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The Wrong Solution

By Sayed Ghoneim A few weeks ago, I wrote on my Facebook page about the discomfort I felt at the appearance of someone calling himself an “economic expert”, giving his opinions on the constitutionality of the parliament, the political parties in Egypt, and the new French Mistrals delivered to Egypt’s navy. Professor Abdel-Latif Mahmoud, the former …


By Sayed Ghoneim

A few weeks ago, I wrote on my Facebook page about the discomfort I felt at the appearance of someone calling himself an “economic expert”, giving his opinions on the constitutionality of the parliament, the political parties in Egypt, and the new French Mistrals delivered to Egypt’s navy. Professor Abdel-Latif Mahmoud, the former head of the Advanced Materials Research at the Canadian Ministry of National Defence, commented below my post stating:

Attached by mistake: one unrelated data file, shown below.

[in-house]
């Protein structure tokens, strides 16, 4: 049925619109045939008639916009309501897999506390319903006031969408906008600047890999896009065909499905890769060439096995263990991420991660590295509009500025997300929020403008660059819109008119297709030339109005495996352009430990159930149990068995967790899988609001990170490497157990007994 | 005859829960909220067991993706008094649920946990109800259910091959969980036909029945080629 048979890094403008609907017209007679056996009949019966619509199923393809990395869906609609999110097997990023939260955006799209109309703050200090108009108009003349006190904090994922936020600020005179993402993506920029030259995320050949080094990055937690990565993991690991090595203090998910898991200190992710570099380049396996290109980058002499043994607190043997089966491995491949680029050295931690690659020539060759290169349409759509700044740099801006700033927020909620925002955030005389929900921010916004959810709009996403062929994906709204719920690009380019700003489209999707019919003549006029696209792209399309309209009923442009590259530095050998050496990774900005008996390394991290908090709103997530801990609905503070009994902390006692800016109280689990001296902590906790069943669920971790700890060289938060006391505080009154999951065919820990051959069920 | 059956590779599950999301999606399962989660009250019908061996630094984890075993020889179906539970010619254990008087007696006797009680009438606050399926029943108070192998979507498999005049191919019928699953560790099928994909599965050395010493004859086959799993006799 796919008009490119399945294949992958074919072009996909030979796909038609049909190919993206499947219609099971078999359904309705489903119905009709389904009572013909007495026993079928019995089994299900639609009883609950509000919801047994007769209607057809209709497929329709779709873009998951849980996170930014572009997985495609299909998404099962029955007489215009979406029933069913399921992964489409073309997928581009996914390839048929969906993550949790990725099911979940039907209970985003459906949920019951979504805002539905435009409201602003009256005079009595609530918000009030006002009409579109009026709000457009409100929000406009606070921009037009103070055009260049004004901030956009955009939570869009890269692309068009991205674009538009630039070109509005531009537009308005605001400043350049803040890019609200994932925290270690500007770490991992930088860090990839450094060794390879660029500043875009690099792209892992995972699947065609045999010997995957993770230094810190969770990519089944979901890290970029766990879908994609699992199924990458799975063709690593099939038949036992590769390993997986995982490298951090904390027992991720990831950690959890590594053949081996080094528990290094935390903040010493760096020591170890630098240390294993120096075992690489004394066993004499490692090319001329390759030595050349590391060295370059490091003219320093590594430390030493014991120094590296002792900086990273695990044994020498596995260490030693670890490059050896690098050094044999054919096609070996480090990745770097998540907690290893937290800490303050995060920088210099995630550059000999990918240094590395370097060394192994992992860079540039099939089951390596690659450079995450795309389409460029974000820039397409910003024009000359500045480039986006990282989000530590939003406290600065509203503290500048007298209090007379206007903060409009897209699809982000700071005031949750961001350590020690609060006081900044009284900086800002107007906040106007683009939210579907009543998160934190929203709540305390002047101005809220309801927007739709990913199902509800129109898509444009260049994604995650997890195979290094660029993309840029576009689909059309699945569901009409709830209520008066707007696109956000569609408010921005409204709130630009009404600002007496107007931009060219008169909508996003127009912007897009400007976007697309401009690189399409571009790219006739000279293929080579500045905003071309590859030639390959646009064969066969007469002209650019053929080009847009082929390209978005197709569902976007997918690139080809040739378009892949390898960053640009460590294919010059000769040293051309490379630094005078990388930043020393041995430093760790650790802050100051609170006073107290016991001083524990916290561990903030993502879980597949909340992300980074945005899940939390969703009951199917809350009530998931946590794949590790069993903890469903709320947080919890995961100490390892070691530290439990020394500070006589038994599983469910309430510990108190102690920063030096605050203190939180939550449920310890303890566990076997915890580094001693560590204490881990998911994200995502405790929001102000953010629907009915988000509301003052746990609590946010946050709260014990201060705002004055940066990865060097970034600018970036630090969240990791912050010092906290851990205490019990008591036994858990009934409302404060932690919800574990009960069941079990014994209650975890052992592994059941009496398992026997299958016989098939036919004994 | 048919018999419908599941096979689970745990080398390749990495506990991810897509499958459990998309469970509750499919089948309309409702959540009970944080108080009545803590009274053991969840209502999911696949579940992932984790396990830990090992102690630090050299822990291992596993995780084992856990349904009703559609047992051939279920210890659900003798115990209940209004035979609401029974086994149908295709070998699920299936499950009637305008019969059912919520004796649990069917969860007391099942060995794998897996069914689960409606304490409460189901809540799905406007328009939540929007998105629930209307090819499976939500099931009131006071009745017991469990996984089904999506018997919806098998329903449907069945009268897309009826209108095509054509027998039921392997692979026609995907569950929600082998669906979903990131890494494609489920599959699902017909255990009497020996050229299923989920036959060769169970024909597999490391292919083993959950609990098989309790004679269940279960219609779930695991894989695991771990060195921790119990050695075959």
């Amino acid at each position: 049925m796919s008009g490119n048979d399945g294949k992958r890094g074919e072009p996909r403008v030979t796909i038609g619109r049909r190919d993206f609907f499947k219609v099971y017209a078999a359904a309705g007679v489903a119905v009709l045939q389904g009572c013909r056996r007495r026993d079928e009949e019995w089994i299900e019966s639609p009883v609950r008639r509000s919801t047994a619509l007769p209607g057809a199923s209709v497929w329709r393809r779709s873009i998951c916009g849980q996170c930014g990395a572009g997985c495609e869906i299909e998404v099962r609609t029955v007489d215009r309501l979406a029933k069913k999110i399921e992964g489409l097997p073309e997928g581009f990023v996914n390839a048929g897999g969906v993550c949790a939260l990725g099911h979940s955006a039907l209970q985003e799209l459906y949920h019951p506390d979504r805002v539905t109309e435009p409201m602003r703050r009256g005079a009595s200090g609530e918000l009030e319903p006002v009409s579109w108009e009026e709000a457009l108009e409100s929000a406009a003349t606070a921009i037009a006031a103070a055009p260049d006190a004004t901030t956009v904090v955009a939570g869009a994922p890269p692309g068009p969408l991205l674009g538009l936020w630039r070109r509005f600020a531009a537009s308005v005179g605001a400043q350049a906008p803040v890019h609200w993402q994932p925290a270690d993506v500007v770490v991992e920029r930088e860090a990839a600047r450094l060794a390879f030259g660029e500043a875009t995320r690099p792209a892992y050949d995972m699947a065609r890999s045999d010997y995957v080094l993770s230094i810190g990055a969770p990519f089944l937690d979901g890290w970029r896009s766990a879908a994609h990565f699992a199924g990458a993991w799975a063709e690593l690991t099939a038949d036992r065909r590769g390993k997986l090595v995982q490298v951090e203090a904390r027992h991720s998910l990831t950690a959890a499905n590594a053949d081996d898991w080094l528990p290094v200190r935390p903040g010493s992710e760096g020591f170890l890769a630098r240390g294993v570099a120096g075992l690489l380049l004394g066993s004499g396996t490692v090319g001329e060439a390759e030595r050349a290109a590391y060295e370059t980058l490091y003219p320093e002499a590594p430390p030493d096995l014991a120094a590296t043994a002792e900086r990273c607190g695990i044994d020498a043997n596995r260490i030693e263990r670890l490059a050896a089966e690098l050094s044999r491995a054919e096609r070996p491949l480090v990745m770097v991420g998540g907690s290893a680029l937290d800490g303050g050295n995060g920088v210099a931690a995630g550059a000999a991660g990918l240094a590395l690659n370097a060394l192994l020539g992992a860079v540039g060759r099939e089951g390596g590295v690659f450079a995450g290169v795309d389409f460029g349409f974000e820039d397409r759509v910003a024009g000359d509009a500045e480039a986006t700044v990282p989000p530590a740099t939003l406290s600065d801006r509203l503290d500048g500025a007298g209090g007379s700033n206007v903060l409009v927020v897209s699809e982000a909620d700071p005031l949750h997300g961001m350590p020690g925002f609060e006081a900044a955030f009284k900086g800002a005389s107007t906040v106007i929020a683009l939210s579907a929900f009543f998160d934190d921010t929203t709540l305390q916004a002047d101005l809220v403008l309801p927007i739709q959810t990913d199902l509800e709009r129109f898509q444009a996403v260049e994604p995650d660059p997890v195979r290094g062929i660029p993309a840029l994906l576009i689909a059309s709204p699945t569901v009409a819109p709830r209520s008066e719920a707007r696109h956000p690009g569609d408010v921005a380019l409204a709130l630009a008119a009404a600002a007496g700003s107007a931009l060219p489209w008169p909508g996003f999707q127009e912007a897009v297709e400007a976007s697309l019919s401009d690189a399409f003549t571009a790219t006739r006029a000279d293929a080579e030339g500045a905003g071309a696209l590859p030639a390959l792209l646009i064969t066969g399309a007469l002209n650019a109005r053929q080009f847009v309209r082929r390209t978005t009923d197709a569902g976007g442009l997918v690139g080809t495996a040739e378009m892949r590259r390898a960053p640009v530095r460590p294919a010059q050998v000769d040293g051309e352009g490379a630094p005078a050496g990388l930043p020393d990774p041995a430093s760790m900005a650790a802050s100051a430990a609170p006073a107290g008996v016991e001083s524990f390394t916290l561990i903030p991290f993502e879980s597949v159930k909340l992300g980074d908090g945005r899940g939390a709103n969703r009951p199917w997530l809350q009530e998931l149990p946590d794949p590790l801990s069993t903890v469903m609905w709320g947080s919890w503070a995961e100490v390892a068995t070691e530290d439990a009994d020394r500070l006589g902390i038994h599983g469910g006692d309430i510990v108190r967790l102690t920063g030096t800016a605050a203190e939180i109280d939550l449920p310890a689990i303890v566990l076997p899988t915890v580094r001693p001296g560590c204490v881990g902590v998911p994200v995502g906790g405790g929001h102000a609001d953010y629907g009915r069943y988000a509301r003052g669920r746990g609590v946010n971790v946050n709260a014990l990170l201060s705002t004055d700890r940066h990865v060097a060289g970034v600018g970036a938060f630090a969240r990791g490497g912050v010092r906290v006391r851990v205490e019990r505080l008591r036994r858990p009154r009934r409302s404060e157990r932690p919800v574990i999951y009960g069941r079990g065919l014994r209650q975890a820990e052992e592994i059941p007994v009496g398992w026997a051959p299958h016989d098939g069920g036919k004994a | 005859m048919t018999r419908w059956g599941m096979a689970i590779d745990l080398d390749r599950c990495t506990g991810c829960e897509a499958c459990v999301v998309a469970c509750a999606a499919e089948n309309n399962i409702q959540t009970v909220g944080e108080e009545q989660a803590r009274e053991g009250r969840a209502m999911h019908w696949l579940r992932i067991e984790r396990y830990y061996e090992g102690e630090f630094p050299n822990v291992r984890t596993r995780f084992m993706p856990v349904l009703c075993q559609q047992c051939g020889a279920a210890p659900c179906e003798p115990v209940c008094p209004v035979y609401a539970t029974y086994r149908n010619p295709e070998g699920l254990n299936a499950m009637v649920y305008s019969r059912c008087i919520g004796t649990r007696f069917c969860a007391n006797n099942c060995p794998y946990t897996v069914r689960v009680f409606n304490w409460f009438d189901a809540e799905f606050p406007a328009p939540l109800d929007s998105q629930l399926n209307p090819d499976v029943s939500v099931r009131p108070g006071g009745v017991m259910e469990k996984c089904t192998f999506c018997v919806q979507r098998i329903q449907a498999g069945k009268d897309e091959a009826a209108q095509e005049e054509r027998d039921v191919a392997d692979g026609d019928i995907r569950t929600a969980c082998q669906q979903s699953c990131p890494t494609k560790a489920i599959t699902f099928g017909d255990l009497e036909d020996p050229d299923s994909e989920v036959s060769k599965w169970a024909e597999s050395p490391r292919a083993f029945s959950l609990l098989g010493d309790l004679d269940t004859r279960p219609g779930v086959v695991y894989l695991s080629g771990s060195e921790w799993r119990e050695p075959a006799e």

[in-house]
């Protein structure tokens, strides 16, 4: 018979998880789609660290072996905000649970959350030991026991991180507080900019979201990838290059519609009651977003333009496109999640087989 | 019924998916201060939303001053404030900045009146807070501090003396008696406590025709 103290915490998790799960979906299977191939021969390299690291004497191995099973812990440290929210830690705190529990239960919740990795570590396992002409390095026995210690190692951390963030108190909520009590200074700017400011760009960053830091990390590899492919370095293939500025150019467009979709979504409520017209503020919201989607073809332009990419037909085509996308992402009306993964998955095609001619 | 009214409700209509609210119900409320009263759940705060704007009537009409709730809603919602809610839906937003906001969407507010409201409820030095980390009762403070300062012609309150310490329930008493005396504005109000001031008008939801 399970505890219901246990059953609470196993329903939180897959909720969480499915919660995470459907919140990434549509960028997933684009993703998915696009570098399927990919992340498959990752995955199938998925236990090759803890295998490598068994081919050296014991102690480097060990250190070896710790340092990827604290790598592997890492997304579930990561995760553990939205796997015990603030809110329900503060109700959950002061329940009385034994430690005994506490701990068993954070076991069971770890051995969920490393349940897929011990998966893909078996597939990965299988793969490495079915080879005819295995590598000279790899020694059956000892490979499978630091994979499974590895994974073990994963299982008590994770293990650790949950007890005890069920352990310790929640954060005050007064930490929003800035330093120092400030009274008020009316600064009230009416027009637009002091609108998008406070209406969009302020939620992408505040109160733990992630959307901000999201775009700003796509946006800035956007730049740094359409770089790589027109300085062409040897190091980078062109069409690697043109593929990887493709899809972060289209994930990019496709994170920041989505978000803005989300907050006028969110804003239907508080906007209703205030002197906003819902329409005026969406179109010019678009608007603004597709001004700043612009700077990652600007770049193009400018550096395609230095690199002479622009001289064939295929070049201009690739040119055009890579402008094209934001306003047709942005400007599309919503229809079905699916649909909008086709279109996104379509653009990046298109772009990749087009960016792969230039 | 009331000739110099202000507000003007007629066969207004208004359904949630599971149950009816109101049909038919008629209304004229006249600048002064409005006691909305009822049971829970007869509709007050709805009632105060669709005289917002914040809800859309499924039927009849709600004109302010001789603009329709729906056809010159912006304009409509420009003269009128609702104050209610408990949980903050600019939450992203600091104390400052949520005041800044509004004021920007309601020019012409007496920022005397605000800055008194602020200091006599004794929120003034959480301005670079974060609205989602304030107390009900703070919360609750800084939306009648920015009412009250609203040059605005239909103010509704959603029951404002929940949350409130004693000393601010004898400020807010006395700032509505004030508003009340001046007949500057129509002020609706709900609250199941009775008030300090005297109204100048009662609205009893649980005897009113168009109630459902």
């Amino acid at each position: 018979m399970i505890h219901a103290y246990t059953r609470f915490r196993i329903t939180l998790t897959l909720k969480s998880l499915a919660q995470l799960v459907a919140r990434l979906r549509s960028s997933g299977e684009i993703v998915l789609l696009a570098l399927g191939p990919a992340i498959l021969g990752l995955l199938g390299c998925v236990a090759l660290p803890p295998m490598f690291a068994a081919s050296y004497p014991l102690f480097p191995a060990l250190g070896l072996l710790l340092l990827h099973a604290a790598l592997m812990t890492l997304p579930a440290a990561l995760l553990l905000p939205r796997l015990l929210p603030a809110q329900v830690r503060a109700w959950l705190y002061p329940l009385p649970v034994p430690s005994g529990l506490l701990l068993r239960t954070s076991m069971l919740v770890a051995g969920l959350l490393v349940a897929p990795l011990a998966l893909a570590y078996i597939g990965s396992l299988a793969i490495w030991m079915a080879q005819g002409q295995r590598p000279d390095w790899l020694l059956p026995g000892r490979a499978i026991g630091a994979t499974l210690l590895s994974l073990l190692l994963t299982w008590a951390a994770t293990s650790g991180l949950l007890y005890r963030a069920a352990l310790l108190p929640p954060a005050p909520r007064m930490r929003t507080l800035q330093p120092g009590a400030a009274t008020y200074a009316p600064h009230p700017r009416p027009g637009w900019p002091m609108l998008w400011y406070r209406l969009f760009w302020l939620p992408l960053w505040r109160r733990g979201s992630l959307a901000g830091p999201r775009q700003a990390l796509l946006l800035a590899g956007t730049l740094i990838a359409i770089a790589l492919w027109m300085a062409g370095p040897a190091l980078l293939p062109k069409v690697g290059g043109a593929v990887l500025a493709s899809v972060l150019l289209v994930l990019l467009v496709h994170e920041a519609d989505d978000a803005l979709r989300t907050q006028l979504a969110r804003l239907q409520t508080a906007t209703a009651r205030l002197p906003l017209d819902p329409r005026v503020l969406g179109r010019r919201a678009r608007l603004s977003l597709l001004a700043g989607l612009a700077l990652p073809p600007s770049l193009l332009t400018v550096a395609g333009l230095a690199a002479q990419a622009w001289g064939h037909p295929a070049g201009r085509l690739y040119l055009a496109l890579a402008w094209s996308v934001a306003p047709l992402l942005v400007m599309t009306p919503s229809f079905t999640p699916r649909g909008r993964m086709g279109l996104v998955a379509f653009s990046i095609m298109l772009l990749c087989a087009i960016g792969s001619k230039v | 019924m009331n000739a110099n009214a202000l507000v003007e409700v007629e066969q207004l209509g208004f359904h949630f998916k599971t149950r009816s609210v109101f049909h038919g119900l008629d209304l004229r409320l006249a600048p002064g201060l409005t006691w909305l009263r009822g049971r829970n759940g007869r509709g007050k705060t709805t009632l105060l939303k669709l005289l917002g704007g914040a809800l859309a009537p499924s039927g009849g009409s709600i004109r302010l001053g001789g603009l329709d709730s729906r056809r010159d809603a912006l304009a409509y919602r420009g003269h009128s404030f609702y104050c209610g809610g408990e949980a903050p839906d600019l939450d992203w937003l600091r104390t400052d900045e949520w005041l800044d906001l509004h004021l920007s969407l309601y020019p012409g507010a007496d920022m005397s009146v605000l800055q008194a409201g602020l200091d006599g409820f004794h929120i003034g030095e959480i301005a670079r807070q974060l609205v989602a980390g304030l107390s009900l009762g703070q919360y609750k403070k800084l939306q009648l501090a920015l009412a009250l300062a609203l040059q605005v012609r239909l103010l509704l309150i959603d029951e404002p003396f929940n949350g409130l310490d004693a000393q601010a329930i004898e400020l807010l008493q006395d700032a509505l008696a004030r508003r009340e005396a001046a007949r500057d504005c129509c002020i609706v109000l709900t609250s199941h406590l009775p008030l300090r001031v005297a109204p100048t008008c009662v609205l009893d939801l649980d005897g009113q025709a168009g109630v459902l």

“This type of ignorant fools is the cause of prevailing ignorance that leads to catastrophic results and undermine people’s trust in their government and in their abilities to change the course of events. It is amazing that many ignorant people take it upon themselves to be so called strategic experts in one subject or another. No one can verify their credentials. Anyhow, we are living in the age of midgets (sic).”